Yongary, Monster from the Deep (1967) – Movie Review


Yongary, Monster from the Deep (1967)

“He drinks oil from a can and eats dirt. He’s Barney, the purple dinosaur’s,
older, meaner cousin, Yongary!”

This is Korea’s foray into the Kaiju Monster film arena. A rocket launch awakens Yongary underground. Scientists track seismic activity until they discover it’s caused by an ancient beast moving underground. Yongary rises from the earth and destroys the city. After a lot of destruction, he needs a drink and finds a full tank of oil. He drinks it and blows flames. Then he drinks some ammonia and it doesn’t agree with him. He gets a tummy ache, dances around and gets angry. He breaks out in a rash and it yongary-pic-1makes him very irritable. When the scientists discover Yong is allergic to ammonia (it takes a young boy to figure it out), they make some ammonia bombs. They drop some bombs, Yong gets upset and destroys the bridge. Finally, he kicks the bucket.

A low budget makes for less detail in the special FX all around, which in turn makes them not-so-special FX. The Yongary costume has some basic flaws that sometimes makes him look like a guy in a costume at a children’s birthday party. The buildings look like toys in the close-ups because of lack of detail. The plot is simplistic and there’s not much of a human story to it other than the humans fight against Yongary. All this less attention to detail adds up to a film that is more silly than threatening. But it’s not a total loss, there’s some fun Kaiju destruction scenes and Yongary does breathe fire. Good times!

There was a remake of Yongary called Reptilian (2000) but it was a cheap CGI, badly written script, disaster that isn’t even fun to watch in a MST2K way. Stick with the original for some campy Kaiju fun.



Gamera, The Giant Monster (1965) – movie review

gamera giant monster - 08

Gamera, The Giant Monster (1965)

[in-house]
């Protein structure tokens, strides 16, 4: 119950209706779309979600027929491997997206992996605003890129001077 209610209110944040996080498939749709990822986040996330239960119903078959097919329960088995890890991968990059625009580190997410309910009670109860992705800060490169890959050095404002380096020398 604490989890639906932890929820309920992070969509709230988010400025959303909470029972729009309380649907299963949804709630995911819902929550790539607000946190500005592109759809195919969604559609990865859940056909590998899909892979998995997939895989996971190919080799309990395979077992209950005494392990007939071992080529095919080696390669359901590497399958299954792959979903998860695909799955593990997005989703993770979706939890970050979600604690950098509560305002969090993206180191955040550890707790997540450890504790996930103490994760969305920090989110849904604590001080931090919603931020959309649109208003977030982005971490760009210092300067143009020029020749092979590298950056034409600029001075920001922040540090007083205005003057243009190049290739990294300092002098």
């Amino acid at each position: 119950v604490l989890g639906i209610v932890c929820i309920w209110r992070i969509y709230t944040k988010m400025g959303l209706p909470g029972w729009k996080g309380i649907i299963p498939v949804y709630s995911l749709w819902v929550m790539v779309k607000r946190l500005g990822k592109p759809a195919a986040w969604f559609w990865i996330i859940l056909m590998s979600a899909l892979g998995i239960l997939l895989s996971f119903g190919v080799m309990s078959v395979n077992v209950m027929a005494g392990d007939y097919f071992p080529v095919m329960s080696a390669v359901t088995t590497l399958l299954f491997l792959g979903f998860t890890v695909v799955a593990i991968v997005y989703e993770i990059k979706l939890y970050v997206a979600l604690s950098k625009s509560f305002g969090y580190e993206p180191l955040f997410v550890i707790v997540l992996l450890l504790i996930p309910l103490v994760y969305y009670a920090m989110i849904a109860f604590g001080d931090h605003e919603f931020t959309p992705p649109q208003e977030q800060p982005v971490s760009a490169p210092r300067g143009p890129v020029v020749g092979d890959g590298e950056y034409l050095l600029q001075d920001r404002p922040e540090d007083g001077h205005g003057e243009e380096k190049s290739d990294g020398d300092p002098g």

Daiei Studios

A nuclear blast in the arctic wakes a mythological turtle from its frozen depths. It attacks power plants absorbing the energy released by their explosions. We follow a group of scientists as they try and devise ways to combat this ferocious enemy. We also follow the story of young Toshio, who  loves and collects turtles. He lets a turtle go back into the wild on the same night Gamera attacks the nearby lighthouse. When Toshio looses his grip on the upper landing of the building, Gamera seems to be somehow aware of his kind treatment to his brethren and saves him from falling to his gamera-the-giant-monster-shout-factorydeath. When Gamera attacks Tokyo, the boy tries to go talk to him but is stopped by workers at the fuel plant.

There is a great amount of destruction in this film as Gamera smashes buildings in Tokyo, power plants, and the airport. In the end Toshio is happy the scientists devise a plan that doesn’t destroy the creature, but instead sends it into outer space.

Shout Factory did a marvelous job with the DVD including a documentary interviews featurette in the special features and a great Gamera booklet in the case that features the story of Gamera and a detailed diagram of the beasts biology, showing the fuel sacs that enable it to fly, absorb and breath fire, and to turn raw energy into biological food. From the doc we learn that Gamera was filmed in B&W because of its budget restrictions. In order to build the massive sets to compete with Godzilla, the money had to be saved in other areas. Daiei Studios took a big chance filming without colour when it was by then the industry standard. The b&w works well for the film, masking some of the costume and set flaws as well as giving the feel of the original Japanese Kaiju.

Although this first feature is set up as a classic sci-fi film, the connection between Gamera and young Toshio garnered a loyal following from children throughout the world. Daiei Studios seized on this youth popularity aiming it’s future films more to children and having great success with it.

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Gamera is the one of the oldest/longest running popular franchises only behind Godzilla, James Bond and the British “Carry-on” comedies.  The new planned film for 2016/17 would be the 14th film in the franchise. Daiei Motion Picture Company and now is currently owned by Kadokawa pictures.

Gamera - the giant monster - diagram

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